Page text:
Inspired by the many people he encountered at his mother's daycare center for severely disabled children when he was a youngster himself, multi-instrumentalist Dan Daily began working on a digital music system that anyone can play, regardless of ability or physical capability. Several prototypes later, along with some vital technical input from Lockhead Martin subsidiary Sandia National Laboratories, and MidiWing 1 is ready for release.
Learning to play traditional instruments like the guitar, piano or trumpet is tough. Throw in a physical disability to the already steep learning curve, and playing music becomes an activity reserved for the privileged few. Daily says that his MidiWing electronic instrument "reduces or eliminates the technical difficulties related to playing a musical instrument," while also opening up music creation to disabled players.
Six years after moving to Taos, New Mexico in 2000, Daily started working on a microcontroller-based system that sent hex commands based on the widely-used MIDI standard to a sound module or computer via USB, which subsequently converted the signal into synthesized sound output. After the first prototypes appeared in 2004, the project hit a development stumbling block when manufacture of the device's chip brain was halted and Daily didn't have the resources to seek out another for his next prototype.
A helping hand came in the shape of the New Mexico Small Business Assistance Program, which offers free technical assistance to small businesses. Daily was paired with Sandia microsystems/electrical engineer Kent Pfeifer, who luckily also had an interest in music.
"The idea was to build an instrument that has a whole bunch of different types of interfaces with the ability to run off a mouse, joystick or other kind of device that can be configured to the abilities of somebody with a disability," Pfeifer said. "You can play it with your mouth, your feet or a single hand."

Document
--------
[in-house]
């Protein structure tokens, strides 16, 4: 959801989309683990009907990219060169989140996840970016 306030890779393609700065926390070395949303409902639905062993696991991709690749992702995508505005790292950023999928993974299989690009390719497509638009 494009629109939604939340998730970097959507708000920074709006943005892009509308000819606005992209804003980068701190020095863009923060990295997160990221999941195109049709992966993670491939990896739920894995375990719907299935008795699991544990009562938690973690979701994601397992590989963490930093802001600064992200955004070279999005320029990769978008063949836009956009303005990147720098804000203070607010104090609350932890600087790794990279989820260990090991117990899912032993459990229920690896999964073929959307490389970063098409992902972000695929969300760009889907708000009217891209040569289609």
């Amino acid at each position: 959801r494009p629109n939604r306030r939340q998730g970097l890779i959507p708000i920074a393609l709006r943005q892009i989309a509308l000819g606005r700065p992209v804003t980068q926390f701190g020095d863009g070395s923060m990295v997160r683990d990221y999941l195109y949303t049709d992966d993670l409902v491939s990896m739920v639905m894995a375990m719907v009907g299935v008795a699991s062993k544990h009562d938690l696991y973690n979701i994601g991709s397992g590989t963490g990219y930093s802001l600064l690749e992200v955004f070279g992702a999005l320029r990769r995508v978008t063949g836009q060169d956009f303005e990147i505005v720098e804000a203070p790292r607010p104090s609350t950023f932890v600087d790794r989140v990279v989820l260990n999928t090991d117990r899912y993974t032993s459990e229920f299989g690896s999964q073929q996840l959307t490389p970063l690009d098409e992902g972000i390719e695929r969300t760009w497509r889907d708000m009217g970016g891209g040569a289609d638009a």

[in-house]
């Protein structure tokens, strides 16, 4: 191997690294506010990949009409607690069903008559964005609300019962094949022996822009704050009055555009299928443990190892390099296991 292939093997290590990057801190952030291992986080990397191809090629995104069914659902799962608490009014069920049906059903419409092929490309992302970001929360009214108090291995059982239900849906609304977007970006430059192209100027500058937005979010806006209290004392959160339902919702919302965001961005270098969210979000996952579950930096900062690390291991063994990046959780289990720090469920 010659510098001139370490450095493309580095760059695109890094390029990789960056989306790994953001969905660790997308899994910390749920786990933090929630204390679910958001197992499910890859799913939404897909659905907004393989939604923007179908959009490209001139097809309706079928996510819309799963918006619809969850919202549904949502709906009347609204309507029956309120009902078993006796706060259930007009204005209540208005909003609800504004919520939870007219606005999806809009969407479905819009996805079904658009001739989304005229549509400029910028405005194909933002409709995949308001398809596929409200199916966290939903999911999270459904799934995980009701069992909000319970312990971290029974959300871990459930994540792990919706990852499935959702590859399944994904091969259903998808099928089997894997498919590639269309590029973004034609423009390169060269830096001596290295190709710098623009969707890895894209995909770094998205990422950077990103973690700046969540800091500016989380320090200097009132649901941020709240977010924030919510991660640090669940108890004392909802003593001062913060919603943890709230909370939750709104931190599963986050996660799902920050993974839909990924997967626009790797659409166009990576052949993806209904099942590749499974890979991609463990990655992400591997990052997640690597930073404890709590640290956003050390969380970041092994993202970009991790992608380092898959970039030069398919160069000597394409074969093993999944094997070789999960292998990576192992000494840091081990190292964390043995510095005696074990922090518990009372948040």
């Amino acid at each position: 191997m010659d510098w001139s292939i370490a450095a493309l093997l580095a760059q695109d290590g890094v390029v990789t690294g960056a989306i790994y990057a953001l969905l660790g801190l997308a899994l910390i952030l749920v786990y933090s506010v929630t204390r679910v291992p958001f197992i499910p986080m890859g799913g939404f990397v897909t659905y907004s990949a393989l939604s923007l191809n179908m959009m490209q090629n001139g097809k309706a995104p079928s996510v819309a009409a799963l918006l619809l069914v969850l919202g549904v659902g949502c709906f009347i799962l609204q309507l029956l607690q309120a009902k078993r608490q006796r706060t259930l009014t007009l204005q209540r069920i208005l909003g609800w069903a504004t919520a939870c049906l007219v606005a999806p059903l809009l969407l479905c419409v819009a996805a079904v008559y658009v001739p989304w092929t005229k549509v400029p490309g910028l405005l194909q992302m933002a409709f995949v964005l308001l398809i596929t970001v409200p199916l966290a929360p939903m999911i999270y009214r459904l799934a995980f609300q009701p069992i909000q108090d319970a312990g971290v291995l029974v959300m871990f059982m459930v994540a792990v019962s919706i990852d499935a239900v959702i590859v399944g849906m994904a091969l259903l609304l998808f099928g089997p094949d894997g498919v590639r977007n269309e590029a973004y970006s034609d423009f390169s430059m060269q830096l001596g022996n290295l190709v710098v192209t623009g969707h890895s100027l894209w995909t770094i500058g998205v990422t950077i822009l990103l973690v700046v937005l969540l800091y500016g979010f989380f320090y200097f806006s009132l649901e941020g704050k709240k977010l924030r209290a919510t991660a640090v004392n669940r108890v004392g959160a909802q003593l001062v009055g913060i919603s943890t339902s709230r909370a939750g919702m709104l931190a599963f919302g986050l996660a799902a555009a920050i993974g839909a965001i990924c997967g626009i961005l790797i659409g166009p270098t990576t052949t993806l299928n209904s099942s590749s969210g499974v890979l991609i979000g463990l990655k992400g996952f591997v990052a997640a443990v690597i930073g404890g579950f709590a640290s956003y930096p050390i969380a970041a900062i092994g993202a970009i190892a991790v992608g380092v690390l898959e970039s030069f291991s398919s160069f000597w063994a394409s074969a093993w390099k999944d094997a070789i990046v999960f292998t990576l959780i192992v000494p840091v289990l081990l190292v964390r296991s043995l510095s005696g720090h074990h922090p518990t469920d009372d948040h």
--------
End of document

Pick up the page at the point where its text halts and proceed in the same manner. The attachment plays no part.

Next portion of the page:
Pfeifer took the basic MidiWing concept and developed a new chip that gave the instrument more inputs, more configuration options and more ways to control it – while also reducing the overall bulk.
You can see cerebral palsy sufferer Albert Rivera getting to grips with a forerunner of the current system in the video below.
The stand-alone MidiWing 1 includes a special interface with various inputs for hooking up switches, sensors and gizmos (joystick, mouse, slider/fader, pressure pad, for example) appropriate to the player's physical abilities, plus an amp/speaker combo and an onboard synthesizer. There's also a small box with three buttons to the top that works alongside whatever continuous controller the player has chosen to use, to grant users access to a digital vault packed with numerous sounds, timbres and tunings.
Where a traditional guitar requires the player to press down a finger at a certain position along the neck to produce a particular note, or the combination of skilled mouth and valve manipulation to create smooth wind instrument sounds, digital instruments don't need to follow a strict set of layout or note assignment rules.
"With traditional instruments, note selection is intricately connected to the way the instrument is devised," said Daily. "With electronics you can divorce those."
As such, MidiWing benefits from all that a traditional instrument has to offer, but with ergonomics which are purposefully simplified and controls that can be specifically adapted to the player. It also doesn't require the kind of intensive physical exertion associated with some traditional instruments, such as drums.
Pitch range can be widened or narrowed, depending on how challenging the player wants the experience to be, and the system is capable of simulating frequencies that are normally produced by musician technique – such as varying pressure of a player's lips on a brass instrument. Since the instrument is actually loosely based on a trumpet, music teachers can make use of existing pedagogy, and simple visual feedback is incorporated to help students better visualize the notes being played.
Daily has created a company called Musicode Innovations to bring his system – which includes proprietary software that caters for parameter adjustment and sensor/interface tweaks – to market, and sees MidiWing being particularly useful for schools, hospitals, therapy and rehab centers. Pricing for the MidiWing 1 starts at US$1,000. More instruments are currently in development.
Source: Musicode Innovations
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